The Accident
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The 14th Fighter Group arrived at Atcham in Shropshire, England in late August 1942, having ferried from Windsor Locks, Connecticut via Canada, Greenland, Iceland, and Scotland as part of Operation Bolero. Assigned to the Eighth Air Force, the group participated in fighter sweeps – code-named “Wildflower” – along the Dutch and Belgian coasts of occupied Europe in mid-September. Later in the month, the 49th Squadron was sent to an RAF airfield on the Welsh coast for gunnery practice.

At 14:00 on September 27, 1942 Lt. Elliott departed base in 41-7677 on a tow target mission – that is, towing a “sleeve” target for his squadron mates to shoot at. As was standard procedure in the P-38, he took off using the reserve fuel tanks but he forgot to switch to the main tanks fifteen minutes after takeoff as called for in the Pilot’s Flight Operating Instructions. Fifty-five minutes into the mission, the left engine lost power. Lt. Elliot misidentified the problem as propeller trouble, “feathered” the prop (rotated the blades edgewise to the airflow to prevent wind-milling), and returned to the airfield intending to land. Coming up over the field at 1,000 feet, he dropped the tow target then flew out over the ocean, turned around, and began his landing approach. When he was two miles out and at 800 feet, the right engine quit. Unable to glide to the runway, he turned for the shore but did not quite reach the beach, landing in about two feet of water.

Lieutenant Elliott survived the crash unharmed. An Aircraft Accident Classification Committee of three officers found the cause of the mishap to be fuel exhaustion due to Lt. Elliott’s “carelessness.” The group’s commanding officer concurred and noted that “The necessary disciplinary action has been taken.” The squadron’s engineering officer reported that “The damage by crash landing and salt water was extensive and it will be necessary to salvage the plane.”[1]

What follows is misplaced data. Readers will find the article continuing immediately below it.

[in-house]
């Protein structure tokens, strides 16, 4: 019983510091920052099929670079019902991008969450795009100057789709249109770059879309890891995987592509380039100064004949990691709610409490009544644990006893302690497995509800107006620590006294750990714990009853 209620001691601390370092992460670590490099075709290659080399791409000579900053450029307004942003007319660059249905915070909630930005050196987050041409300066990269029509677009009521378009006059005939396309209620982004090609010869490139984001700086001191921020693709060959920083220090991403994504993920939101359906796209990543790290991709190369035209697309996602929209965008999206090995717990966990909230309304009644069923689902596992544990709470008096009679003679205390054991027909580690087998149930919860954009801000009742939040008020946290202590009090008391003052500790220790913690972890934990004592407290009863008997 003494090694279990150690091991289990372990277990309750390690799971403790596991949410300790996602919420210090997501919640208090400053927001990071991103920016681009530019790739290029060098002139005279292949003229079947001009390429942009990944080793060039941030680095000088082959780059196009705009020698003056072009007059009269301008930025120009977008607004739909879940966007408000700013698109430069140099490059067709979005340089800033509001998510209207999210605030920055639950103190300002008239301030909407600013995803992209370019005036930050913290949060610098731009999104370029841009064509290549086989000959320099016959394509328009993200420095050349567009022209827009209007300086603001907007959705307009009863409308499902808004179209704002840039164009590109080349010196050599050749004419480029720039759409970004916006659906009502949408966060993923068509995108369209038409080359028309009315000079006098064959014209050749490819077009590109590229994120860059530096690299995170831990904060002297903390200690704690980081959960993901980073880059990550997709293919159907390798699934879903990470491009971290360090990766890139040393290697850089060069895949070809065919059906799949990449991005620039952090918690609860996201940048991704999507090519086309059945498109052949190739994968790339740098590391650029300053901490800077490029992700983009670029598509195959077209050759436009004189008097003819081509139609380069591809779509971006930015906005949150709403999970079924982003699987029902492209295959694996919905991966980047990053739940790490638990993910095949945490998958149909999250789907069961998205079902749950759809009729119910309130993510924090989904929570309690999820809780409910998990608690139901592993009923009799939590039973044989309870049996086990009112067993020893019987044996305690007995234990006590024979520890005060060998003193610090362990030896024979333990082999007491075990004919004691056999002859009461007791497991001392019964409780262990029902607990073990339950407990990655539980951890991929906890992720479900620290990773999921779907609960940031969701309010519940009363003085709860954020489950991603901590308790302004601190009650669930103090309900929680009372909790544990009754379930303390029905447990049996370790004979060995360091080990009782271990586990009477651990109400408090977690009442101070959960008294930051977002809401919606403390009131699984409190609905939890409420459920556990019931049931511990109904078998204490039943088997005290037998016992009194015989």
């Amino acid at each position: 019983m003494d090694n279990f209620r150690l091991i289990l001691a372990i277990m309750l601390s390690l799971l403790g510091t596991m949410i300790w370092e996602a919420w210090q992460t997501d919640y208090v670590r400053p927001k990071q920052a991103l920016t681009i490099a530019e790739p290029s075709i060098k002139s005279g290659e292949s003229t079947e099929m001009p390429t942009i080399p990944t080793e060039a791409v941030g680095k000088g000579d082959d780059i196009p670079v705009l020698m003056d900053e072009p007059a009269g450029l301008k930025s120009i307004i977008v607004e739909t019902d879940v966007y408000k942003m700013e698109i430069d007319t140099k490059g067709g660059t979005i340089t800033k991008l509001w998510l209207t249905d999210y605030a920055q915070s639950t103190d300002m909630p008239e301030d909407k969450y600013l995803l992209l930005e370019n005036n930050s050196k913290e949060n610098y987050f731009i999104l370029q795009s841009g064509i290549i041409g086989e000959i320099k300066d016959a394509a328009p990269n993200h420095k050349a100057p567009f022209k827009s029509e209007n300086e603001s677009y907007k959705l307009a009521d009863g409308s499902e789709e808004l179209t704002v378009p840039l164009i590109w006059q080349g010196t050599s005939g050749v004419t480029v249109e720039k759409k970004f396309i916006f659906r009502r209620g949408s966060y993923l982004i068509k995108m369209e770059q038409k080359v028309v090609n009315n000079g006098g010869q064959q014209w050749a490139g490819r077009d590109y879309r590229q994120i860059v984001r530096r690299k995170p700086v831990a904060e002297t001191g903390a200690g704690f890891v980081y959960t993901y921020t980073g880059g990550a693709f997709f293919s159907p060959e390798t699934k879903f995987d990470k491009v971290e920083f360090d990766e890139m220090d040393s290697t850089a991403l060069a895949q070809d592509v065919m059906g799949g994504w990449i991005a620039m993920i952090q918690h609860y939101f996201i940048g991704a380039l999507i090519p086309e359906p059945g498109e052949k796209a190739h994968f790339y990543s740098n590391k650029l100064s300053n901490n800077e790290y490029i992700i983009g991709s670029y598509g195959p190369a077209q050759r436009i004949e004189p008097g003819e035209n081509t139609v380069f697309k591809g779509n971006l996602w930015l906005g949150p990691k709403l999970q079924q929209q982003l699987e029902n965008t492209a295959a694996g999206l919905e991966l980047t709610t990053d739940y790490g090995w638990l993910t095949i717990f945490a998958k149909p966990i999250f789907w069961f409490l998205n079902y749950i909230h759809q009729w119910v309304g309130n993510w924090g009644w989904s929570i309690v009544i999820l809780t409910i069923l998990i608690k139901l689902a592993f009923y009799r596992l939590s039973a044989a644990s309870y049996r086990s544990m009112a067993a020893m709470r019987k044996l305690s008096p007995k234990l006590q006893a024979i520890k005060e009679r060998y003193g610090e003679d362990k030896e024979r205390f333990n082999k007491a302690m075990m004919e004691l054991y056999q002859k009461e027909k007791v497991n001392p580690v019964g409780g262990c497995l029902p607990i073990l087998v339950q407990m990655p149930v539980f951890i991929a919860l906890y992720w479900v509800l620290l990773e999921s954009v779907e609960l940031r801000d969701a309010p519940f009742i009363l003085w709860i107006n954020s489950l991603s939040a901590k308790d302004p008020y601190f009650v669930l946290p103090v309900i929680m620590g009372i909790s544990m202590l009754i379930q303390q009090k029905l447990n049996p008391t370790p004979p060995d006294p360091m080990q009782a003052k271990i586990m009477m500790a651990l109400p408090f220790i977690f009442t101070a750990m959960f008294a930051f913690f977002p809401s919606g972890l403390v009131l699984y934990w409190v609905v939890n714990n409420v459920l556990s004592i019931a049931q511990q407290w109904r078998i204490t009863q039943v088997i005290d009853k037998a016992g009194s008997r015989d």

At the end of October, the 14th Fighter Group left Atcham and headed to North Africa as part of the 12th Air Force to participate in Operation Torch. On December 5, 1942 Lt. Elliott was flying one of six P-38s that were attacked by ten to fifteen Luftwaffe Me-109s. Five of the six Lightnings, including Lt. Elliott’s, failed to return to their base from that engagement. He was listed Missing In Action. A year later his mother received notification that “an official determination has been made of the death of your son.”[2] No trace of Robert Elliott’s body or his aircraft has ever been found.

At the time of Lt. Elliott’s mishap in Wales, few civilians in the local area were aware of the accident because the beaches in the United Kingdom were closed to the public during World War II and the press was not allowed to print stories about Allied wrecks. After the war, recreational use of the beach resumed. The town was, and still is, a popular tourist destination, yet no post-war encounters with the wreck were reported.

The available evidence suggests that, in the years following the accident, the wreckage was covered over by the ever-shifting sands beneath the surf. There, it appears, the aircraft remained hidden until the sands shifted again in July of 2007 and exposed it for perhaps the first time in sixty-five years. The aircraft’s recent discoverer reports that he and his family have been coming to that particular spot on Harlech beach for twelve years and never had any idea the wreck was there.


1 War Department, Air Corps, Form 14, Technical Report of Airplane Accident Classification Committee dated October 2, 1942 and USAAF Technical Order No. 01-75F-1, Pilot’s Flight Operating Instructions, P-38F  p. 27.
2 Letter from Major General Barnie M. Giles, U.S. Army to Mrs. Bonus M. Elliott, dated December 17, 1943.

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